An increase in lending and a fall in bad debts has sent ASB Bank's annual profit barrelling through the billion dollar level.
The bank, which is the fourth biggest by assets, had a record net profit of $1.06 billion for the year ended June, compared with $913m the year before.
ASB has gone against the recent trend of shrinking bank profits, and its cash profit which leaves out one-off items was up 13 percent to $1.03bn.
"All our business units performed well and we continue to experience sustained momentum, despite some external headwinds and a rapidly evolving financial services market," said ASB chief executive Barbara Chapman.
Lending was up 8 percent to $78.1bn, while deposits rose 6 percent to $58.2bn, and investment funds and Kiwisaver business had 14 percent growth.
The bounce back in the dairy sector nearly halved the amount of bad and doubtful debts to $69m.
"We have been supporting our rural customers through a challenging period and ... this has reduced the amount of provision required to set aside," Ms Chapman said.
But she said the banking market was tight and competitive, and it was having to pay more to borrow and attract deposits, and is also being hit by consumers switching from fixed to floating mortgages, which is biting into its margins.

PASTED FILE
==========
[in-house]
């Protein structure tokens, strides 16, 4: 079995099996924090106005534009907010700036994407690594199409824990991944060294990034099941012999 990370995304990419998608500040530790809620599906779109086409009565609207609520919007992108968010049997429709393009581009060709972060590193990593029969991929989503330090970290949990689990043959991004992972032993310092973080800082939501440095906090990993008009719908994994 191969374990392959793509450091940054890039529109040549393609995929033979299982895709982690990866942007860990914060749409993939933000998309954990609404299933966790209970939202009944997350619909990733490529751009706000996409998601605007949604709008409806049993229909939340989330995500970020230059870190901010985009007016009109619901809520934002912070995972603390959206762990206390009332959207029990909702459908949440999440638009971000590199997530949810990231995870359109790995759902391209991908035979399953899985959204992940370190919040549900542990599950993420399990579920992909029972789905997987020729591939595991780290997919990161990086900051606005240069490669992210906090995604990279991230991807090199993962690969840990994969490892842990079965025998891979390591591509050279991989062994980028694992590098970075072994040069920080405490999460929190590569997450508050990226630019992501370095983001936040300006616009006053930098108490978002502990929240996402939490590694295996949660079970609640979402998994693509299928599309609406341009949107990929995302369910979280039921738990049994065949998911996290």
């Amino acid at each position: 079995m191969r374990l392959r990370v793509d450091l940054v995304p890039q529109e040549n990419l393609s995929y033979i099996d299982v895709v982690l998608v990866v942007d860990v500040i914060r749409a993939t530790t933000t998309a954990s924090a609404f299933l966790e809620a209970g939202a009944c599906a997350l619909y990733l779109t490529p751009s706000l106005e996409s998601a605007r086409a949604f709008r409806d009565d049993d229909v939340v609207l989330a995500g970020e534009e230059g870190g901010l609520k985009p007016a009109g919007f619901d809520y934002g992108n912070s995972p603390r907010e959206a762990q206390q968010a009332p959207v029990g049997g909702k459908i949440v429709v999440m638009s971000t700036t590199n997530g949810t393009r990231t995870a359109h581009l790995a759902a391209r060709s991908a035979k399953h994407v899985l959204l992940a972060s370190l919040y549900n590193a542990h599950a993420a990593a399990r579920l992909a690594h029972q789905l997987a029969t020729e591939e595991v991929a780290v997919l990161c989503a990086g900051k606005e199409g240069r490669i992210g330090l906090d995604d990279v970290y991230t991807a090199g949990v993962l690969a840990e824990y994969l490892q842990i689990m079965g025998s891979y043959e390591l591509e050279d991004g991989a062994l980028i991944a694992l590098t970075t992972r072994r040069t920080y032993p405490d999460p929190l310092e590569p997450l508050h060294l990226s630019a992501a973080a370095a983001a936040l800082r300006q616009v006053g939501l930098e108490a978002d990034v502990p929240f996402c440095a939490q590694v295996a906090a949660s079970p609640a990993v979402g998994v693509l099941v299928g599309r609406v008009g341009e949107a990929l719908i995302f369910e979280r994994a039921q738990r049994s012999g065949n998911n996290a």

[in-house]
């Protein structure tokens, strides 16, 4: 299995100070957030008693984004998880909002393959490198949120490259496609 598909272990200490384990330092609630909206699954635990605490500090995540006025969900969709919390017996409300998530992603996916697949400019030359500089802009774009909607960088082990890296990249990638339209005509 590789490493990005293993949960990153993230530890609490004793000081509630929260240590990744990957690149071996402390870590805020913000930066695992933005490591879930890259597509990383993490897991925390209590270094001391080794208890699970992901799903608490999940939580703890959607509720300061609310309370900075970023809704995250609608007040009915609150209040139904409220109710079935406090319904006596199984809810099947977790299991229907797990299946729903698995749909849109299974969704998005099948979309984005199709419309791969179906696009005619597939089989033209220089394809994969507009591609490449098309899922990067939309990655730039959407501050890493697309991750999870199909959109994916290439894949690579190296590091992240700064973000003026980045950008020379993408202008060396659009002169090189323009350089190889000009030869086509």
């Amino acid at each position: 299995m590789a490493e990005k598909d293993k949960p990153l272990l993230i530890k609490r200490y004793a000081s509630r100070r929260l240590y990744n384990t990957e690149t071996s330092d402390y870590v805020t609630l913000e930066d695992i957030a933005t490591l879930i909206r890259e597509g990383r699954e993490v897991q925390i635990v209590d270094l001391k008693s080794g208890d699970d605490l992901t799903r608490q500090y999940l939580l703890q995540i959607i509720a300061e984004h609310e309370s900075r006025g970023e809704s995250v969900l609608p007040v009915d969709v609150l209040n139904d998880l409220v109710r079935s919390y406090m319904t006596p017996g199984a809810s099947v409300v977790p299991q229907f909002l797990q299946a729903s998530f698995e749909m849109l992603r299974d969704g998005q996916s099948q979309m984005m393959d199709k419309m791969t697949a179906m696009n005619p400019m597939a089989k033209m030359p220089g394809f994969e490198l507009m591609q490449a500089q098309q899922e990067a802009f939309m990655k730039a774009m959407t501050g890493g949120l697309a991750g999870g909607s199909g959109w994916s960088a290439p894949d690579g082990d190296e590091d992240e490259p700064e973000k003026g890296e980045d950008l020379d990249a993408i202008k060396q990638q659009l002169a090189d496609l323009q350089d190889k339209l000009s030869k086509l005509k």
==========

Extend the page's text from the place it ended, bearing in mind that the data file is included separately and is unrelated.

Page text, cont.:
Its net interest rate margin - a measure of its profitability - fell to 2.18 percent from 2.33 percent, but its control of costs when its income is rising means ASB's cost of doing business is improved.
Ms Chapman said ASB would keep investing in technology to cater for changing consumer demands from banks.
She said the cooling in the housing market caused by the tightening of lending rules - loan to value ratios - was welcome, and she did not see it as early signs of a significant correction.
ASB's Australian parent - the Commonwealth Bank - reported a 7 percent rise in its net profit to $AU9.9bn.
The CBA has also announced it's talking to possible buyers of its insurance businesses, Sovereign in New Zealand and CommInsure in Australia.